From Baku to Tbilisi

Baku Travel Blog

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I get very nervous in lines, or queues, in Azerbaijan.  Well, to be fair, the concept of a line doesn’t exist there.  It turns into a battle of wills every time I need to get money from the ATM in my town, or to even buy food in one of the nicer stores, as I attempt to force my way to the front even though the lady right next to me is intent on getting in before me.  It makes me nervous and on guard whenever I have to do anything requiring a “line.”

Suffice it to say that when I was getting my train ticket to Tbilisi, I didn’t believe them when they said I had a place in line, right after petite red-headed woman and before dirty blonde haired girl.  I knew that at some point some xanim old woman or yasli old man was going to jump ahead of me in line, and it made me nervous and anxious.

Ten minutes went by, then a half hour.  Soon an entire hour went by and still I was before the blonde girl and after the redhead.  Oh, and believe me, people tried to get into the line, but the people at the train station in Baku weren’t going to have any of that.  Whenever anyone would come into line and claim any spot other than the end you would hear a series of “TSK TSK TSK!” and “VWAI VWAI VWAI” to scare anyone into submission.  All of this worked, except for one lady…

Somehow she got into the line and she was ahead of me!  My heart started racing and I started inching, slowly, to put myself ahead of her.  It was a race, and she knew it as well.  Soon, her hand was on the counter right next to the ticket lady.  Contouring my body in an uncomfortable way, I put my hand in front of hers, even though at this point it was clear that I was losing the battle.

To be fair, other people had their eyes on her as well.  There were more than a couple of hands on that counter.

That didn’t make me feel any better though.  Already an hour and fifteen minutes had gone by and there I was about to lose my place in line.

Would I have the nerve to stand up to the counter when my time came?

Would the lady get there before me, and if she did, would my place in line be “guaranteed” anymore?

The nervousness was killing me.

Then, it was the redhead’s turn.  It took the ticket seller lady about 5 minutes to process her ticket, then, suddenly, it was my turn.  I puffed out my chest and started walking forward, full expecting some sort of resistance.

The lady smiled and let me in.  It was my turn and I was able to walk forward and buy my ticket.  It was actually a very friendly, relaxing experience.  Except for some people laughing at me because I didn’t understand that the lady was trying to tell me that I was going to be on wagon number 3, it all went off without a problem.

Baku is a marvelous place.

Now, the train ticket from Baku to Tbilisi cost 20 AZN ($25).  The price is excellent, but I have heard nothing but bad stories about the night trains in Azerbaijan.  I have heard that they are too hot and impossible to sleep in.  I’ve even heard horror stories about some females being put into cabins with strange men who were inappropriate.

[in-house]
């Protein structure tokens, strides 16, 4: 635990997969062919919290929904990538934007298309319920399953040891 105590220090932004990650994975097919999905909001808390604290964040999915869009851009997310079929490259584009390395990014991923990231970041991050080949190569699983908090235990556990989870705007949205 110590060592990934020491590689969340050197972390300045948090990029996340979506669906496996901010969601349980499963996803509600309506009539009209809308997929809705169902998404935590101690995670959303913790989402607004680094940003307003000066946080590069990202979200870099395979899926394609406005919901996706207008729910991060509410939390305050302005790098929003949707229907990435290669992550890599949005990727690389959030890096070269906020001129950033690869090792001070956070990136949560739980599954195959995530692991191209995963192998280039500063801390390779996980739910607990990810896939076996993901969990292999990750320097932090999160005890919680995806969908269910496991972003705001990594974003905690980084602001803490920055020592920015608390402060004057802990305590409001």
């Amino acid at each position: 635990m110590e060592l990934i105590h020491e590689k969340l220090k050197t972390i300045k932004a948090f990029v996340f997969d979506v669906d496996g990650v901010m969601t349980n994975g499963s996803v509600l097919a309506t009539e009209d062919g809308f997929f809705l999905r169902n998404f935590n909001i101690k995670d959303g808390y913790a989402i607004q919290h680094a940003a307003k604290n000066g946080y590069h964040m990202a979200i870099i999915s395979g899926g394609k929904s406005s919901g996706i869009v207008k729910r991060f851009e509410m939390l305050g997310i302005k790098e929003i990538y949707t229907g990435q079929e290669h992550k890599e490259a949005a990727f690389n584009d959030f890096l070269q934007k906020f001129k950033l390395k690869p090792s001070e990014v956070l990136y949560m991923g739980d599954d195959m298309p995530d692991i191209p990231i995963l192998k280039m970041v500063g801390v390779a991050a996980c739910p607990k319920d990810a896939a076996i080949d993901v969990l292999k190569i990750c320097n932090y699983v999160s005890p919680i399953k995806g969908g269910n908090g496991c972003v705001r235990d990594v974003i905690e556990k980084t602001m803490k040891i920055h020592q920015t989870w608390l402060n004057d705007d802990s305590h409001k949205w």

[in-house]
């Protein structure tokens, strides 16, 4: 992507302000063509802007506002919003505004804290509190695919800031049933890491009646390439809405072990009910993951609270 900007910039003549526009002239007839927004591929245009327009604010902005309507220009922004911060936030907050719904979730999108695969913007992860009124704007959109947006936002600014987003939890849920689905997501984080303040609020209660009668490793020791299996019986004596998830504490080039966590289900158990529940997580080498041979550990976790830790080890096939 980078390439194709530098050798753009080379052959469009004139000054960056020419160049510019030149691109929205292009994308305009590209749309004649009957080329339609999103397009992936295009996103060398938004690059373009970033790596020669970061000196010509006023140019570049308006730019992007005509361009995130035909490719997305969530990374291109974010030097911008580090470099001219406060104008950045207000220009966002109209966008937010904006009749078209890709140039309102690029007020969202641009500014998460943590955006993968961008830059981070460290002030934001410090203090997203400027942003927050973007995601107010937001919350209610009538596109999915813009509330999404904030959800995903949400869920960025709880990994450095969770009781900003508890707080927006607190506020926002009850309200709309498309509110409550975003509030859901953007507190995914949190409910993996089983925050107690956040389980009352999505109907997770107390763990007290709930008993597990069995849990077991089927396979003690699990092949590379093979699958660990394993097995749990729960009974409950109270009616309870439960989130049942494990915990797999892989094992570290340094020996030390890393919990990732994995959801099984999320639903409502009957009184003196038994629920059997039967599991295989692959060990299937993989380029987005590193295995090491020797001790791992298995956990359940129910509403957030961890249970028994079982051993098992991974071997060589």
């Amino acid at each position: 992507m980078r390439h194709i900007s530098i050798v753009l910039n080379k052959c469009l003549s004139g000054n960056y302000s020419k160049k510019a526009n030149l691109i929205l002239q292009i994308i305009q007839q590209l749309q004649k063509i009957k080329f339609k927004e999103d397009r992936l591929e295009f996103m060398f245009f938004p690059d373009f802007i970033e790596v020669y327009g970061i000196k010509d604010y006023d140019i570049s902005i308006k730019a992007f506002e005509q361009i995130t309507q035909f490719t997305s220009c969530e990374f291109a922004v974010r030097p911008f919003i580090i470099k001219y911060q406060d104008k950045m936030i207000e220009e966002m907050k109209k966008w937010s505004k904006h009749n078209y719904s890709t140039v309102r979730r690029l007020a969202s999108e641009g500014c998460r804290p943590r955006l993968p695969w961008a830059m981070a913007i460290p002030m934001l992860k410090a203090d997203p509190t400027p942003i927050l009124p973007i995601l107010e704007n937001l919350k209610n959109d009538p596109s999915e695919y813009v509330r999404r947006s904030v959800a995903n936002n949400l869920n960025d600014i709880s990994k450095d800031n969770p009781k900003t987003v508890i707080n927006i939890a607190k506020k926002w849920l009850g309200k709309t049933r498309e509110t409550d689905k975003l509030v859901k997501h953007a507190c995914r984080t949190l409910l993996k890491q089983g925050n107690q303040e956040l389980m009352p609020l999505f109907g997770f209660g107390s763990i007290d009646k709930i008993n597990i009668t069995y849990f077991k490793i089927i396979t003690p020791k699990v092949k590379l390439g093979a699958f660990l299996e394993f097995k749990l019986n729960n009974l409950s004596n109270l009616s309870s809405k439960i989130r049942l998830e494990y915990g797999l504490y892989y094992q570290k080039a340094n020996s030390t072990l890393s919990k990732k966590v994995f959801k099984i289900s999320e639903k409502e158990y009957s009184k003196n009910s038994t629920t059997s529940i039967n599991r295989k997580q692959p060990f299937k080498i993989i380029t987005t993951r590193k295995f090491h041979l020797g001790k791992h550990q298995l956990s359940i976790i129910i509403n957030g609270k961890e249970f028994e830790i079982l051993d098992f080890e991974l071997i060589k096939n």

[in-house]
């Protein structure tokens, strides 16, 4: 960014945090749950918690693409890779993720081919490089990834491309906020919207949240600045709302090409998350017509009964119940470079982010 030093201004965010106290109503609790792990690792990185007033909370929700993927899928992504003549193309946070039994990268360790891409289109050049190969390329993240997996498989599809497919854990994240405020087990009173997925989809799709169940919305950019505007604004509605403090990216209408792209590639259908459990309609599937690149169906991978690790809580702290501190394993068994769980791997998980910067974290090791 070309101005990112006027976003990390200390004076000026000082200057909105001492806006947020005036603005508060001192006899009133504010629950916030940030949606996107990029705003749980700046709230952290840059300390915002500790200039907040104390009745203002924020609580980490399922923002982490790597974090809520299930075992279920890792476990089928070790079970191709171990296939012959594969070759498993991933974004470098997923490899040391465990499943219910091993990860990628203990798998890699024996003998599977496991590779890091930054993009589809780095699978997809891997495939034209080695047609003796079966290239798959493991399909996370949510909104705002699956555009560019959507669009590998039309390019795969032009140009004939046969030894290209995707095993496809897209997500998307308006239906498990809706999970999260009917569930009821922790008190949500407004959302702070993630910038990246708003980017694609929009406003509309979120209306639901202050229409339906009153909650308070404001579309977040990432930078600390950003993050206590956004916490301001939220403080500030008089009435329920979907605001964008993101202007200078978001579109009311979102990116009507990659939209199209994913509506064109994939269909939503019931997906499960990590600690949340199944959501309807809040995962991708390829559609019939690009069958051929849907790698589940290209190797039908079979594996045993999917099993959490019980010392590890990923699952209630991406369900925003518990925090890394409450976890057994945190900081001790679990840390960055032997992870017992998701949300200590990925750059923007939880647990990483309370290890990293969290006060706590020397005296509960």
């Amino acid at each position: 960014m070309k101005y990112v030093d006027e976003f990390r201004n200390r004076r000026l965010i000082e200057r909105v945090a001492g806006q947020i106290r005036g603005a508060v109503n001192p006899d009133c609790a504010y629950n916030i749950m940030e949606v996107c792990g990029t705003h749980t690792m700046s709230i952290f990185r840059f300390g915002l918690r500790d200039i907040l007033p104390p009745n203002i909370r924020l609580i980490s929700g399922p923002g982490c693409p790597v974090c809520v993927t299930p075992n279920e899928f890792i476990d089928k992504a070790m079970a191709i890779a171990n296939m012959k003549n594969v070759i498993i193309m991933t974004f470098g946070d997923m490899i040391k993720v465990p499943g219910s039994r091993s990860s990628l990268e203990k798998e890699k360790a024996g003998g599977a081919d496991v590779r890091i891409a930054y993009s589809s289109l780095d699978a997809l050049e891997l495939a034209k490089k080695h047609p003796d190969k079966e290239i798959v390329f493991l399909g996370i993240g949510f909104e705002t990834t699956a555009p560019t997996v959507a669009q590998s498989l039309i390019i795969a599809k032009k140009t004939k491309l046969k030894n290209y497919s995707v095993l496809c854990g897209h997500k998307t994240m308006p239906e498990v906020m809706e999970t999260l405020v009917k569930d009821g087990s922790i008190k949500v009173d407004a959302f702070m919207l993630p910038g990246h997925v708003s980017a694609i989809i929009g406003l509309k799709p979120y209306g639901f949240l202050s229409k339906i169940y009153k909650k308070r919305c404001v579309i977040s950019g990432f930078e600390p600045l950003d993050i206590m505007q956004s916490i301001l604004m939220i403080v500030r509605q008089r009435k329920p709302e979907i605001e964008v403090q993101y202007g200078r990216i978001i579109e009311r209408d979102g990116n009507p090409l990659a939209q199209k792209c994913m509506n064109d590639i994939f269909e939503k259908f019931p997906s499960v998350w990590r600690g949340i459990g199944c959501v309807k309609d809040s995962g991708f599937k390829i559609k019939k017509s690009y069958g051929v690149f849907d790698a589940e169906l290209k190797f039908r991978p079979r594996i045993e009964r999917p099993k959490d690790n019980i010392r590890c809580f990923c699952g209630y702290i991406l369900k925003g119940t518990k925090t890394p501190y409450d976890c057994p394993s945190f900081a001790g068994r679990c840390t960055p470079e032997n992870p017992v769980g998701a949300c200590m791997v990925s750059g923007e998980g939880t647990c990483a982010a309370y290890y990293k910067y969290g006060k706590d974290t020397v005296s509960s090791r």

For me, the trip to Tbilisi in good ol’ wagon 3 was great.  My cabin wasn’t full, the air was cool, the stewardesses were extremely polite, and the company was very pleasant.  My cabin mates consisted of a father and a son who were going to Georgia to visit family.  For some reason we got along perfectly right from the beginning and talked for most of the trip.

The best part about the whole ride was that the son would make comments about how he was a “R&B hip hop singer.”  He studied hip hop in some music University in Baku, and he really wanted to prove it.  It makes sense, I mean, how many fresh and upcoming hip hop artists in Baku get to meet an American on a train to Georgia?

Occasionally, when the conversation would lull, he would start singing.  It was always soft at first, and it was always the same song:

“You are not alone, I am here with you…”

I encouraged it.  After ever rendition of that song I would tell him how much like Michael Jackson he really sounded, which made him just want to sing more.

I had that song stuck in my head for the rest of my time in Georgia.

Now, for all of the good things about the train, it went very slowly.  It left at 10 o’clock at night, and then 12 hours later at 10 o’clock in the morning, we hit the Georgian border.  I slept an entire 8 hours that night (being rocked back and forth by the movement of the train is the ONLY way to sleep well), but still, for a country the size of Maine, you would think that a train could cross it a bit quicker?

We were stopped at the first Georgian town for about an hour while Georgian border police checked everyone’s belongings, then we were off again on our way to Tbilisi.  This town is where my cabin mates said they had family, so they departed.  According to them, that first town has a population of around 80-90% Azeri.

We finally rolled into Tbilisi at about 1 in the afternoon after a 15 hour night train.  It wasn’t a bad way to get from Baku to Tbilisi.

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photo by: RJawad